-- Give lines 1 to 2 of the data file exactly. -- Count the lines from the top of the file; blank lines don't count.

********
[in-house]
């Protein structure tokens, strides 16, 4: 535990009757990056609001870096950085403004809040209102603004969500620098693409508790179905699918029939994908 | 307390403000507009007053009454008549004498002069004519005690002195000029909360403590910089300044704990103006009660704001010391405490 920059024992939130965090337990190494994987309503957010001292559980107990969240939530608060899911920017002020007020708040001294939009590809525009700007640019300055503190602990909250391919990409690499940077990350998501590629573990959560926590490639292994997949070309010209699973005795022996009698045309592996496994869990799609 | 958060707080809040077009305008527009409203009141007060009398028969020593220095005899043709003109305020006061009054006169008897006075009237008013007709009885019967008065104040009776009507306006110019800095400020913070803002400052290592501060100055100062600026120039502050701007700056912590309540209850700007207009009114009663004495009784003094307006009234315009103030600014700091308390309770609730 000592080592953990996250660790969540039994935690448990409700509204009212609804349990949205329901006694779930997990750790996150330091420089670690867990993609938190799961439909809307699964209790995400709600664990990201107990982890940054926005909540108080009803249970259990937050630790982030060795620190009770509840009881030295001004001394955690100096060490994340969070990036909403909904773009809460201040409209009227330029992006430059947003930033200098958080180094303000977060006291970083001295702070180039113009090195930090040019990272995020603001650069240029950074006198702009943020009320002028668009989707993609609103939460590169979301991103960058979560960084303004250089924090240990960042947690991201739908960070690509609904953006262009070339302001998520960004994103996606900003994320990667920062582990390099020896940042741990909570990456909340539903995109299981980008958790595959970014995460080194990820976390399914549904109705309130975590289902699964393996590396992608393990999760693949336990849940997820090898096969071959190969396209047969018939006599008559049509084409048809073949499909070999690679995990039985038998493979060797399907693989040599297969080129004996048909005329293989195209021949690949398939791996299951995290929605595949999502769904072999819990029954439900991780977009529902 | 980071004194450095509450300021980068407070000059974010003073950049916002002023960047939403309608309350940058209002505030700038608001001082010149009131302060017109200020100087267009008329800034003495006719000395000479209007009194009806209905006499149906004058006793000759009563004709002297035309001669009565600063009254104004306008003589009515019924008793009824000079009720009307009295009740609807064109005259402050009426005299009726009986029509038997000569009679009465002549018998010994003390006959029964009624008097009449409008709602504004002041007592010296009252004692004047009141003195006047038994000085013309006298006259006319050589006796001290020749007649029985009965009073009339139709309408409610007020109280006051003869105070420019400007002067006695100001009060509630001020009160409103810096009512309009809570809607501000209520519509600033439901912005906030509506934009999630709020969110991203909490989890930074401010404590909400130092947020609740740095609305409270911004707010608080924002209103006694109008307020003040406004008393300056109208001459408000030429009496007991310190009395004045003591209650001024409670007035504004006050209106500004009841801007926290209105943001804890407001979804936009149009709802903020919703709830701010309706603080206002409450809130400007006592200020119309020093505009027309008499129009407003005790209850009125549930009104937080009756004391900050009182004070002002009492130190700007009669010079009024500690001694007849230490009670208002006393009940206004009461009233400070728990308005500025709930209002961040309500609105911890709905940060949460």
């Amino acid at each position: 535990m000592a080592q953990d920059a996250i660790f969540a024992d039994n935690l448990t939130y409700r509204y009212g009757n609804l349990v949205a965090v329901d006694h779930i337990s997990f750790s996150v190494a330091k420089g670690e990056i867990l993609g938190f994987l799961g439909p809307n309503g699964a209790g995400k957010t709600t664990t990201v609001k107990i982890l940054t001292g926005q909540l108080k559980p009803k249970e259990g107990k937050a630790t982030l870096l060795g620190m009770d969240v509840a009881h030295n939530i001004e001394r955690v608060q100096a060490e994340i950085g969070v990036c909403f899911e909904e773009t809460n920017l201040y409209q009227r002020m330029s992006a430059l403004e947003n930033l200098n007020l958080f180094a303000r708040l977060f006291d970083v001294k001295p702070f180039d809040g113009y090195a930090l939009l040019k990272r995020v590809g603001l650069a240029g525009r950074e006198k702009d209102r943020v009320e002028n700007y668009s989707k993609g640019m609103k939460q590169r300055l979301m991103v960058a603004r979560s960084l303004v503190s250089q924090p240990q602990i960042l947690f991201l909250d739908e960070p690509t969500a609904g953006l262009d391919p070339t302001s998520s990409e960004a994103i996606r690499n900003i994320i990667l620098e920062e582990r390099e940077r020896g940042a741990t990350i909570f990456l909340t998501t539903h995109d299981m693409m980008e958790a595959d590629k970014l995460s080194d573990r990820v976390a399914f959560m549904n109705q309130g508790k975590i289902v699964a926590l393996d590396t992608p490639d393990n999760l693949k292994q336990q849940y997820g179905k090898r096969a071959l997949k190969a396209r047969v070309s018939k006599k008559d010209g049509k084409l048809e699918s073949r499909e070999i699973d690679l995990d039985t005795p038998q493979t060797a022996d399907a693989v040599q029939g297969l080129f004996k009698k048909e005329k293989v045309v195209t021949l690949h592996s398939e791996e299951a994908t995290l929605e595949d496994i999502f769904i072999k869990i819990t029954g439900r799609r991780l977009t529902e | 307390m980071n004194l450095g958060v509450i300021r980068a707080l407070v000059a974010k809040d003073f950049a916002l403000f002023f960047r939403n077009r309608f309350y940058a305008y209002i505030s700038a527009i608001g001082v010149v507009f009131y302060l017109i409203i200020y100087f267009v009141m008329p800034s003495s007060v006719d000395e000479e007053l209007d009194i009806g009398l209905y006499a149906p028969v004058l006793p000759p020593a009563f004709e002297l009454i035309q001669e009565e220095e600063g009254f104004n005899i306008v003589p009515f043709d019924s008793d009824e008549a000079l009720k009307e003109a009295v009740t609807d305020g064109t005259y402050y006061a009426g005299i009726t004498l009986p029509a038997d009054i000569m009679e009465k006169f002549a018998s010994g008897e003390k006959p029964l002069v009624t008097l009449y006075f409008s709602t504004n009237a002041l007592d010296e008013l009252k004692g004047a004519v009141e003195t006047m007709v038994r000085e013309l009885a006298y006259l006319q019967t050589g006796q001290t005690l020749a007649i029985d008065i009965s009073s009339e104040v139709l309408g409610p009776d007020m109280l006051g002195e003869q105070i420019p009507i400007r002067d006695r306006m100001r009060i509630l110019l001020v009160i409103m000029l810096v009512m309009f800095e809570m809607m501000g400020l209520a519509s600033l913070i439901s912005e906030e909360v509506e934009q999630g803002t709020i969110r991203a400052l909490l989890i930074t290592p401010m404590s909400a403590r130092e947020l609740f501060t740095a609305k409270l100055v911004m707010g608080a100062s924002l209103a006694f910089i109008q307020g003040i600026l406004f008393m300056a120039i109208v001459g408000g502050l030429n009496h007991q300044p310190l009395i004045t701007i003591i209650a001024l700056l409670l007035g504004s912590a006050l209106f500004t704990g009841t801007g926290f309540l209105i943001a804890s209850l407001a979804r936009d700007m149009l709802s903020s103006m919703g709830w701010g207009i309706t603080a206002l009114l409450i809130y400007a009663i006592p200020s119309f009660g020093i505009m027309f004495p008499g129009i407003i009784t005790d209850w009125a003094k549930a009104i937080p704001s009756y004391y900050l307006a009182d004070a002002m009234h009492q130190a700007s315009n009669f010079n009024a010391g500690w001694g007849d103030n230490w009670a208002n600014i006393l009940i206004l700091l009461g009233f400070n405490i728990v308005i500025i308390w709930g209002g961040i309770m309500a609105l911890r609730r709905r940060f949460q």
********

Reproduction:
[in-house]
């Protein structure tokens, strides 16, 4: 535990009757990056609001870096950085403004809040209102603004969500620098693409508790179905699918029939994908 | 307390403000507009007053009454008549004498002069004519005690002195000029909360403590910089300044704990103006009660704001010391405490 920059024992939130965090337990190494994987309503957010001292559980107990969240939530608060899911920017002020007020708040001294939009590809525009700007640019300055503190602990909250391919990409690499940077990350998501590629573990959560926590490639292994997949070309010209699973005795022996009698045309592996496994869990799609 | 958060707080809040077009305008527009409203009141007060009398028969020593220095005899043709003109305020006061009054006169008897006075009237008013007709009885019967008065104040009776009507306006110019800095400020913070803002400052290592501060100055100062600026120039502050701007700056912590309540209850700007207009009114009663004495009784003094307006009234315009103030600014700091308390309770609730 000592080592953990996250660790969540039994935690448990409700509204009212609804349990949205329901006694779930997990750790996150330091420089670690867990993609938190799961439909809307699964209790995400709600664990990201107990982890940054926005909540108080009803249970259990937050630790982030060795620190009770509840009881030295001004001394955690100096060490994340969070990036909403909904773009809460201040409209009227330029992006430059947003930033200098958080180094303000977060006291970083001295702070180039113009090195930090040019990272995020603001650069240029950074006198702009943020009320002028668009989707993609609103939460590169979301991103960058979560960084303004250089924090240990960042947690991201739908960070690509609904953006262009070339302001998520960004994103996606900003994320990667920062582990390099020896940042741990909570990456909340539903995109299981980008958790595959970014995460080194990820976390399914549904109705309130975590289902699964393996590396992608393990999760693949336990849940997820090898096969071959190969396209047969018939006599008559049509084409048809073949499909070999690679995990039985038998493979060797399907693989040599297969080129004996048909005329293989195209021949690949398939791996299951995290929605595949999502769904072999819990029954439900991780977009529902 | 980071004194450095509450300021980068407070000059974010003073950049916002002023960047939403309608309350940058209002505030700038608001001082010149009131302060017109200020100087267009008329800034003495006719000395000479209007009194009806209905006499149906004058006793000759009563004709002297035309001669009565600063009254104004306008003589009515019924008793009824000079009720009307009295009740609807064109005259402050009426005299009726009986029509038997000569009679009465002549018998010994003390006959029964009624008097009449409008709602504004002041007592010296009252004692004047009141003195006047038994000085013309006298006259006319050589006796001290020749007649029985009965009073009339139709309408409610007020109280006051003869105070420019400007002067006695100001009060509630001020009160409103810096009512309009809570809607501000209520519509600033439901912005906030509506934009999630709020969110991203909490989890930074401010404590909400130092947020609740740095609305409270911004707010608080924002209103006694109008307020003040406004008393300056109208001459408000030429009496007991310190009395004045003591209650001024409670007035504004006050209106500004009841801007926290209105943001804890407001979804936009149009709802903020919703709830701010309706603080206002409450809130400007006592200020119309020093505009027309008499129009407003005790209850009125549930009104937080009756004391900050009182004070002002009492130190700007009669010079009024500690001694007849230490009670208002006393009940206004009461009233400070728990308005500025709930209002961040309500609105911890709905940060949460």